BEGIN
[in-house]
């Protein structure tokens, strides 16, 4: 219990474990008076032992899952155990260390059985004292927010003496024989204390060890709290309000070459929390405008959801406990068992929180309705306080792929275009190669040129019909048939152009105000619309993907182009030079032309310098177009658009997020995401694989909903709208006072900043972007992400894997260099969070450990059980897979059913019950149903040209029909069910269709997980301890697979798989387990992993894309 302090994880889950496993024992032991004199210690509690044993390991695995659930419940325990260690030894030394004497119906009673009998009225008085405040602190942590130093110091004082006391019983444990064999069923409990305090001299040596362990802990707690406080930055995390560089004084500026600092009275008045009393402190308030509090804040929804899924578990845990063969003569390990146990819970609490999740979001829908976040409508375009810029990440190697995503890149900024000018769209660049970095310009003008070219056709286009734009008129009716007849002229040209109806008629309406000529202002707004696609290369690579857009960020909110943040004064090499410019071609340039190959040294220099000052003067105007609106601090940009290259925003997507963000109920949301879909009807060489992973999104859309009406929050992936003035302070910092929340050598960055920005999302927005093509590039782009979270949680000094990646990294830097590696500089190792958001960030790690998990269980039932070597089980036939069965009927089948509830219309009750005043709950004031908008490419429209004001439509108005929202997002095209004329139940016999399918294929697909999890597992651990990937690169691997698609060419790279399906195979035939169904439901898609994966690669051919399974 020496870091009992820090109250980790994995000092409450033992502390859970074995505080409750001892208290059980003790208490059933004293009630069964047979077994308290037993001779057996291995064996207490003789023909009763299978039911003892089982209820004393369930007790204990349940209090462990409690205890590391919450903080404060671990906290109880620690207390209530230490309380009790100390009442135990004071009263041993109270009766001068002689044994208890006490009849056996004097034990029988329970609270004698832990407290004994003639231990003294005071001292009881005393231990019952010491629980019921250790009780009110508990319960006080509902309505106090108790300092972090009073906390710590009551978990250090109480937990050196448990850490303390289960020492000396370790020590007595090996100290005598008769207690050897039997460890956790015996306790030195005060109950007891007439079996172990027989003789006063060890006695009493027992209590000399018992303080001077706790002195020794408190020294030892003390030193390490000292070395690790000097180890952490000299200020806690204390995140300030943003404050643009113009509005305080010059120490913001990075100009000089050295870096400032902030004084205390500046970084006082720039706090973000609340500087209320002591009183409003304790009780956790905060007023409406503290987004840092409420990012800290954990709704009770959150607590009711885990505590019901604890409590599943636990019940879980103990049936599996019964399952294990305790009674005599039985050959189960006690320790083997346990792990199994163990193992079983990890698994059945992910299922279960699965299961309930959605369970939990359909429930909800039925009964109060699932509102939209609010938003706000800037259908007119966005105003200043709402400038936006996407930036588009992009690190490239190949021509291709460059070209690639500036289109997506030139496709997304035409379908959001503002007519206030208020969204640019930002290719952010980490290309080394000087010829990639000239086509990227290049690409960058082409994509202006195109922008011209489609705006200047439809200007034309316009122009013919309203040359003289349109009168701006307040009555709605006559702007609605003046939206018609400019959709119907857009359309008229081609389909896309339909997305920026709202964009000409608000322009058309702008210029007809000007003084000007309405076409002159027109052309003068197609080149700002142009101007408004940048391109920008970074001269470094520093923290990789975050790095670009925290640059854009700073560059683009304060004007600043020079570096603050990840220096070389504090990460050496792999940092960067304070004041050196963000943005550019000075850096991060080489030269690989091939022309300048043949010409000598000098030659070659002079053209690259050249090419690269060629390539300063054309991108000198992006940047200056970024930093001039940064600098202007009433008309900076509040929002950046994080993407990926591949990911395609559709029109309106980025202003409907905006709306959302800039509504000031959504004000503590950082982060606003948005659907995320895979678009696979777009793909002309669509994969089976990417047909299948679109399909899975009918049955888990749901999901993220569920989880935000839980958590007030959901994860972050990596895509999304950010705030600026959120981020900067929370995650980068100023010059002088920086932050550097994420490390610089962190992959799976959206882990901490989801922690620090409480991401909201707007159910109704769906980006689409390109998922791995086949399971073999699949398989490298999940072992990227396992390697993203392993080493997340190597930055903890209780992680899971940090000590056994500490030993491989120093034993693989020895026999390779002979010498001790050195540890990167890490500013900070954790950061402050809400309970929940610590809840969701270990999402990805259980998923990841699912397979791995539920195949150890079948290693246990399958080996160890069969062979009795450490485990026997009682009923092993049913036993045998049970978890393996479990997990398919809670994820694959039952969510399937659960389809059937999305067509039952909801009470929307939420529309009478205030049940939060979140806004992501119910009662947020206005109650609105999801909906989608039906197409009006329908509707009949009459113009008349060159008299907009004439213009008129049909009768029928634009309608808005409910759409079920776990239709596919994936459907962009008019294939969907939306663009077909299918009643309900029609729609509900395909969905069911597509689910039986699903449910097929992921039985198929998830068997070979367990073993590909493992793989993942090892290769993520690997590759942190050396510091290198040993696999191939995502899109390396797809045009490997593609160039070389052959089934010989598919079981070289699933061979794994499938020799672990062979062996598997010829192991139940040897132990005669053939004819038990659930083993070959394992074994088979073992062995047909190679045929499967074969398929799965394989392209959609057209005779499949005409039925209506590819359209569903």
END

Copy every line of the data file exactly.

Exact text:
[in-house]
């Protein structure tokens, strides 16, 4: 219990474990008076032992899952155990260390059985004292927010003496024989204390060890709290309000070459929390405008959801406990068992929180309705306080792929275009190669040129019909048939152009105000619309993907182009030079032309310098177009658009997020995401694989909903709208006072900043972007992400894997260099969070450990059980897979059913019950149903040209029909069910269709997980301890697979798989387990992993894309 302090994880889950496993024992032991004199210690509690044993390991695995659930419940325990260690030894030394004497119906009673009998009225008085405040602190942590130093110091004082006391019983444990064999069923409990305090001299040596362990802990707690406080930055995390560089004084500026600092009275008045009393402190308030509090804040929804899924578990845990063969003569390990146990819970609490999740979001829908976040409508375009810029990440190697995503890149900024000018769209660049970095310009003008070219056709286009734009008129009716007849002229040209109806008629309406000529202002707004696609290369690579857009960020909110943040004064090499410019071609340039190959040294220099000052003067105007609106601090940009290259925003997507963000109920949301879909009807060489992973999104859309009406929050992936003035302070910092929340050598960055920005999302927005093509590039782009979270949680000094990646990294830097590696500089190792958001960030790690998990269980039932070597089980036939069965009927089948509830219309009750005043709950004031908008490419429209004001439509108005929202997002095209004329139940016999399918294929697909999890597992651990990937690169691997698609060419790279399906195979035939169904439901898609994966690669051919399974 020496870091009992820090109250980790994995000092409450033992502390859970074995505080409750001892208290059980003790208490059933004293009630069964047979077994308290037993001779057996291995064996207490003789023909009763299978039911003892089982209820004393369930007790204990349940209090462990409690205890590391919450903080404060671990906290109880620690207390209530230490309380009790100390009442135990004071009263041993109270009766001068002689044994208890006490009849056996004097034990029988329970609270004698832990407290004994003639231990003294005071001292009881005393231990019952010491629980019921250790009780009110508990319960006080509902309505106090108790300092972090009073906390710590009551978990250090109480937990050196448990850490303390289960020492000396370790020590007595090996100290005598008769207690050897039997460890956790015996306790030195005060109950007891007439079996172990027989003789006063060890006695009493027992209590000399018992303080001077706790002195020794408190020294030892003390030193390490000292070395690790000097180890952490000299200020806690204390995140300030943003404050643009113009509005305080010059120490913001990075100009000089050295870096400032902030004084205390500046970084006082720039706090973000609340500087209320002591009183409003304790009780956790905060007023409406503290987004840092409420990012800290954990709704009770959150607590009711885990505590019901604890409590599943636990019940879980103990049936599996019964399952294990305790009674005599039985050959189960006690320790083997346990792990199994163990193992079983990890698994059945992910299922279960699965299961309930959605369970939990359909429930909800039925009964109060699932509102939209609010938003706000800037259908007119966005105003200043709402400038936006996407930036588009992009690190490239190949021509291709460059070209690639500036289109997506030139496709997304035409379908959001503002007519206030208020969204640019930002290719952010980490290309080394000087010829990639000239086509990227290049690409960058082409994509202006195109922008011209489609705006200047439809200007034309316009122009013919309203040359003289349109009168701006307040009555709605006559702007609605003046939206018609400019959709119907857009359309008229081609389909896309339909997305920026709202964009000409608000322009058309702008210029007809000007003084000007309405076409002159027109052309003068197609080149700002142009101007408004940048391109920008970074001269470094520093923290990789975050790095670009925290640059854009700073560059683009304060004007600043020079570096603050990840220096070389504090990460050496792999940092960067304070004041050196963000943005550019000075850096991060080489030269690989091939022309300048043949010409000598000098030659070659002079053209690259050249090419690269060629390539300063054309991108000198992006940047200056970024930093001039940064600098202007009433008309900076509040929002950046994080993407990926591949990911395609559709029109309106980025202003409907905006709306959302800039509504000031959504004000503590950082982060606003948005659907995320895979678009696979777009793909002309669509994969089976990417047909299948679109399909899975009918049955888990749901999901993220569920989880935000839980958590007030959901994860972050990596895509999304950010705030600026959120981020900067929370995650980068100023010059002088920086932050550097994420490390610089962190992959799976959206882990901490989801922690620090409480991401909201707007159910109704769906980006689409390109998922791995086949399971073999699949398989490298999940072992990227396992390697993203392993080493997340190597930055903890209780992680899971940090000590056994500490030993491989120093034993693989020895026999390779002979010498001790050195540890990167890490500013900070954790950061402050809400309970929940610590809840969701270990999402990805259980998923990841699912397979791995539920195949150890079948290693246990399958080996160890069969062979009795450490485990026997009682009923092993049913036993045998049970978890393996479990997990398919809670994820694959039952969510399937659960389809059937999305067509039952909801009470929307939420529309009478205030049940939060979140806004992501119910009662947020206005109650609105999801909906989608039906197409009006329908509707009949009459113009008349060159008299907009004439213009008129049909009768029928634009309608808005409910759409079920776990239709596919994936459907962009008019294939969907939306663009077909299918009643309900029609729609509900395909969905069911597509689910039986699903449910097929992921039985198929998830068997070979367990073993590909493992793989993942090892290769993520690997590759942190050396510091290198040993696999191939995502899109390396797809045009490997593609160039070389052959089934010989598919079981070289699933061979794994499938020799672990062979062996598997010829192991139940040897132990005669053939004819038990659930083993070959394992074994088979073992062995047909190679045929499967074969398929799965394989392209959609057209005779499949005409039925209506590819359209569903």